By Nigel Tate: Political Columnist

With the introduction and implementation of the 3-tier regional system, has the government really found the solution to balance the nation’s health with its wealth?

There is no secret that Europe is struggling with the second wave of Covid-19 cases. Nations across Europe have put forward different restrictions to control the level of infection. For example, France has announced a curfew between 21:00 and 6:00, and Northern Ireland are undergoing a 4-week lockdown to handle the surge. England, as mentioned before, have implemented a 3-tier regional system, where regional hotspots would be put on the highest-level of control (such as Liverpool, who are currently on tier 3, basically ‘very high’).

However, will these restrictions be enough?

Short answer, no. This is because according to the Prime Minister’s very own Chief Medical advisor, Professor Chris Whitty, “even the toughest measures may not be enough”. The Labour leader, Kier Starmer, have agreed with the Chief Medical advisor, and have pressured the government to impose a circuit-breaker lockdown. The purpose of this will hopefully prevent the number of hospital admissions to rise above the NHS’s coping mechanism. Whereas, Mayor of Manchester, Andy Burnham, have started to appeal the new provisions, demanding for a thorough exit strategy and more financial aid.

The UK is currently averaging around 15,000 to 16,000 positive cases per day, with the ‘young’ making up most of the Covid-19 demographic. So we ask ourselves, what is the best course of action?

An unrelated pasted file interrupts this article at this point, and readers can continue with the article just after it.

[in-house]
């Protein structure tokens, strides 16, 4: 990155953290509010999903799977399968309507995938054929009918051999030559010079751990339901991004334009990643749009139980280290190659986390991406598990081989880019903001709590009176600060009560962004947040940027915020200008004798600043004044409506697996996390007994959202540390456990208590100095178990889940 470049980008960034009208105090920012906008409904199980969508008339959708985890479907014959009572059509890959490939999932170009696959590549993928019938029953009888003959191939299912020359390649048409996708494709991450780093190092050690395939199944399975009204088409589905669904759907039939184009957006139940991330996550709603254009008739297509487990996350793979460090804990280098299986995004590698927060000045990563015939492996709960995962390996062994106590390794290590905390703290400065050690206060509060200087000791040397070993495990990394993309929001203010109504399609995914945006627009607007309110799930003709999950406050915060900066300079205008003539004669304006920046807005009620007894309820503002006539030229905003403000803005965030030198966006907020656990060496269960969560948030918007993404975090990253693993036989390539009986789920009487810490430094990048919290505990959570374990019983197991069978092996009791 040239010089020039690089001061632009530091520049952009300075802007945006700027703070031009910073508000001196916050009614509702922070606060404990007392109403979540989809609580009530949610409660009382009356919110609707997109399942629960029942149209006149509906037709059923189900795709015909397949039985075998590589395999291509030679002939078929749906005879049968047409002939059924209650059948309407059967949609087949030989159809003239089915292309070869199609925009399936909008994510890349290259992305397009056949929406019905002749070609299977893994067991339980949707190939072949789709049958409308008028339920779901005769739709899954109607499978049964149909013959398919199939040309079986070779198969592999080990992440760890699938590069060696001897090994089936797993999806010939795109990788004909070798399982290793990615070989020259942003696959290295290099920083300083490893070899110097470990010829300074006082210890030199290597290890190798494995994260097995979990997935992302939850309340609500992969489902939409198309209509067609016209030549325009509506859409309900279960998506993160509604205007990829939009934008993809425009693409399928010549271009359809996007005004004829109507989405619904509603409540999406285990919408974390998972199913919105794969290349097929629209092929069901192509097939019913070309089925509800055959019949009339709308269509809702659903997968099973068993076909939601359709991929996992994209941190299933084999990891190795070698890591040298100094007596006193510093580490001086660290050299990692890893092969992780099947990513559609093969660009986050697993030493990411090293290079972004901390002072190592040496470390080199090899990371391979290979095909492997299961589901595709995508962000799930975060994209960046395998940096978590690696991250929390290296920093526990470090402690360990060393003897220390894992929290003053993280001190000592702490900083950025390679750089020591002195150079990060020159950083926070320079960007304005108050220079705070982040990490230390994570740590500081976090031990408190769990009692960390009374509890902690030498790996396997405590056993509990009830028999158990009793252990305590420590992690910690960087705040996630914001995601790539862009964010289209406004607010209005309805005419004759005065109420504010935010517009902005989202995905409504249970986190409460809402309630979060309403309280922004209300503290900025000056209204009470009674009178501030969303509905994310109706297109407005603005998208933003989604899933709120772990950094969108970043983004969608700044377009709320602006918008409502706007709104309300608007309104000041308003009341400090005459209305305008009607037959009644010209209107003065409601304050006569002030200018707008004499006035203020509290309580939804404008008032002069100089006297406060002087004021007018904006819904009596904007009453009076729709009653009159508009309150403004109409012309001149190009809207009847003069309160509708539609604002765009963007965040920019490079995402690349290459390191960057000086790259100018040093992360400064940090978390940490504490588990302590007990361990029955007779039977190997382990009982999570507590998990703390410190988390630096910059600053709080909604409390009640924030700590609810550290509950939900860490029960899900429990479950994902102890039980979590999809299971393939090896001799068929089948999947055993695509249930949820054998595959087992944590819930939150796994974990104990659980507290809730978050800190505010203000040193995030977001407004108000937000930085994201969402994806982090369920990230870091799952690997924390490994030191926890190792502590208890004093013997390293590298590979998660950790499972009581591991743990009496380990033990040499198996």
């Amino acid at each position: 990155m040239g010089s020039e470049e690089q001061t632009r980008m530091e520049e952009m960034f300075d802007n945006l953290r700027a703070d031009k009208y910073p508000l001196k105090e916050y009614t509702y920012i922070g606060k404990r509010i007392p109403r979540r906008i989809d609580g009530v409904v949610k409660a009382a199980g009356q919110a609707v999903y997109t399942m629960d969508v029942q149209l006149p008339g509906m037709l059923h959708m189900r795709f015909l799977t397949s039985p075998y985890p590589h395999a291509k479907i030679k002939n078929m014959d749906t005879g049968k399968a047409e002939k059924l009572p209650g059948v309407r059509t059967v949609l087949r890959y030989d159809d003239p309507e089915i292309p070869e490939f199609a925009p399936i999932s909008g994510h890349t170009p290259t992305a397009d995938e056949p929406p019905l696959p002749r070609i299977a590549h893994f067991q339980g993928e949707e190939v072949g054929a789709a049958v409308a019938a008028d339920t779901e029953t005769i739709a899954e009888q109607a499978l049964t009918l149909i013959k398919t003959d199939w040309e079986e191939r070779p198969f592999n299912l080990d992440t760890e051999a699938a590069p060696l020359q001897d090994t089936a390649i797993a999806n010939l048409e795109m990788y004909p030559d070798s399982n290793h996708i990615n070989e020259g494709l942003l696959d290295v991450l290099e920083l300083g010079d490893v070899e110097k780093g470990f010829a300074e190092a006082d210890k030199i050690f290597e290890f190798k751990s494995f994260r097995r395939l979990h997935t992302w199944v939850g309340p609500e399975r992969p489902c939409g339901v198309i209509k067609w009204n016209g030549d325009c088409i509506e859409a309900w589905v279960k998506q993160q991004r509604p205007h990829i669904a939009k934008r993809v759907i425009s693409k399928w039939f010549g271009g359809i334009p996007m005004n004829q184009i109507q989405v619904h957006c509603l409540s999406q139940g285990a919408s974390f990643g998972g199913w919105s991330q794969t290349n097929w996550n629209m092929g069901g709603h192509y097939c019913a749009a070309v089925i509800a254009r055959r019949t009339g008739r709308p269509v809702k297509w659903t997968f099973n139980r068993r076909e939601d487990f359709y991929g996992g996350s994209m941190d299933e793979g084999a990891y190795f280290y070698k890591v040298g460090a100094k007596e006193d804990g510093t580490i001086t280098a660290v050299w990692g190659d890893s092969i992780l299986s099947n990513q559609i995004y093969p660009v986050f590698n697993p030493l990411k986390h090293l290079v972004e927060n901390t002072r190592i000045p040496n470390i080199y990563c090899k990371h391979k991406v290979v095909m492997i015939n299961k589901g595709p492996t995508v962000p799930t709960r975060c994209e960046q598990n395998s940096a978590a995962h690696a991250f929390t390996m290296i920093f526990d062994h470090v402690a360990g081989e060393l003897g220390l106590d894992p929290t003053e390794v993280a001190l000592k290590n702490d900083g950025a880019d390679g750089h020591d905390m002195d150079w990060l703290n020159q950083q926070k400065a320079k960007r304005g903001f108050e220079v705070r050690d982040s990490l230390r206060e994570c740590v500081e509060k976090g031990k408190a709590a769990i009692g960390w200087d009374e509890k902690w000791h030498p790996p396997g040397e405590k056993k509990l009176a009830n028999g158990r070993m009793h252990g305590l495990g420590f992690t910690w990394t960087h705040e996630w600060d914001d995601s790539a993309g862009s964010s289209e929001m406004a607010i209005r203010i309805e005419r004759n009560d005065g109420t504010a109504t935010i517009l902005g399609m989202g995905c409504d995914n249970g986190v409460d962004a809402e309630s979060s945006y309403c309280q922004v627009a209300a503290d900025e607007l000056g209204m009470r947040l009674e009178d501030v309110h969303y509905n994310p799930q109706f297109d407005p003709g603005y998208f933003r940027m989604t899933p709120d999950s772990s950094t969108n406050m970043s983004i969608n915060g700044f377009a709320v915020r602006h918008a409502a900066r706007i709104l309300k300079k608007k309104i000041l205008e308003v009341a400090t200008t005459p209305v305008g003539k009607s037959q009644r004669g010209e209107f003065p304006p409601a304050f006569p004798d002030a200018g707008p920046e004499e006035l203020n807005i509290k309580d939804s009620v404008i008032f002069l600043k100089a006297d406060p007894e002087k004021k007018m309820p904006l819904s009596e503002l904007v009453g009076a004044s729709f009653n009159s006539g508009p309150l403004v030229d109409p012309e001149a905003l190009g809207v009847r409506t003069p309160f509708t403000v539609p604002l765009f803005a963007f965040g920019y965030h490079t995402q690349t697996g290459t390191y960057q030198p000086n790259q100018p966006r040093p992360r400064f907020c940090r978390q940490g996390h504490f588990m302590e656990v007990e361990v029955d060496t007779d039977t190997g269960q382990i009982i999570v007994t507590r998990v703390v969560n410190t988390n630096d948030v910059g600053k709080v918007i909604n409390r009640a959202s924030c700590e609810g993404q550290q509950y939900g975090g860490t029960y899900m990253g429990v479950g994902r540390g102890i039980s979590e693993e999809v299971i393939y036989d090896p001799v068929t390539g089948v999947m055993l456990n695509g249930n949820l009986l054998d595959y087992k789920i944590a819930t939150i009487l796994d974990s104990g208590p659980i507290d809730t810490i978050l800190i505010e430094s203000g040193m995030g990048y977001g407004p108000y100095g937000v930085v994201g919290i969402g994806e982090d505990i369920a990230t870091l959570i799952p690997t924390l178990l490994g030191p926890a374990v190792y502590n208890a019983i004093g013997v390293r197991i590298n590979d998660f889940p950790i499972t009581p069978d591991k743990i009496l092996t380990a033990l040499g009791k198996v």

mackayan: test and trace

The best course of action to eliminate the virus will be to enforce a lockdown until a vaccine is found. But we all know how ridiculous this solution is, as the effects on our economy and other health illnesses would be absolutely devastating. However, the current restrictions have not been so effective, with the 10pm curfew forcing people to gather on the streets or clumped together on the tube. Moreover, schools remaining open provides the perfect opportunity for the virus to transmit itself…So, is there actually any point of these current constraints?

Ultimately, we only have two options. Let the economy run and let the NHS struggle, or save the NHS and let the economy die. Basically, there is no winning outcome, only making the ‘right’ decision which has currently divided the nation on what is the right thing to do.

The global economy has taken a huge hit from the first lockdown. Unfortunately the current restrictions have not helped, leading to an increase in job losses (with unemployment rising by 4.5%) and damaged livelihoods. This fiscal year, the government has already borrowed £174bn to offset the economic damages of Covid-19, resulting in the UK’s national debt to rise above £2tn. With the 10pm curfew already destroying the hospitality industry, and further regulation to be added, there is no win-win scenario, and therefore we wonder how long more can businesses hold on for?

The 1995 movie Outbreak is an exaggerated version of the pandemic we are facing today. Regardless, the film opens with a quote by Dr Joshua Lederberg, “the single biggest threat to man’s continued dominance on the planet is the virus”, which can be felt across the world as our economy, wellbeing and social interactions have been ‘dominated’ and shaped by the impacts of this virus.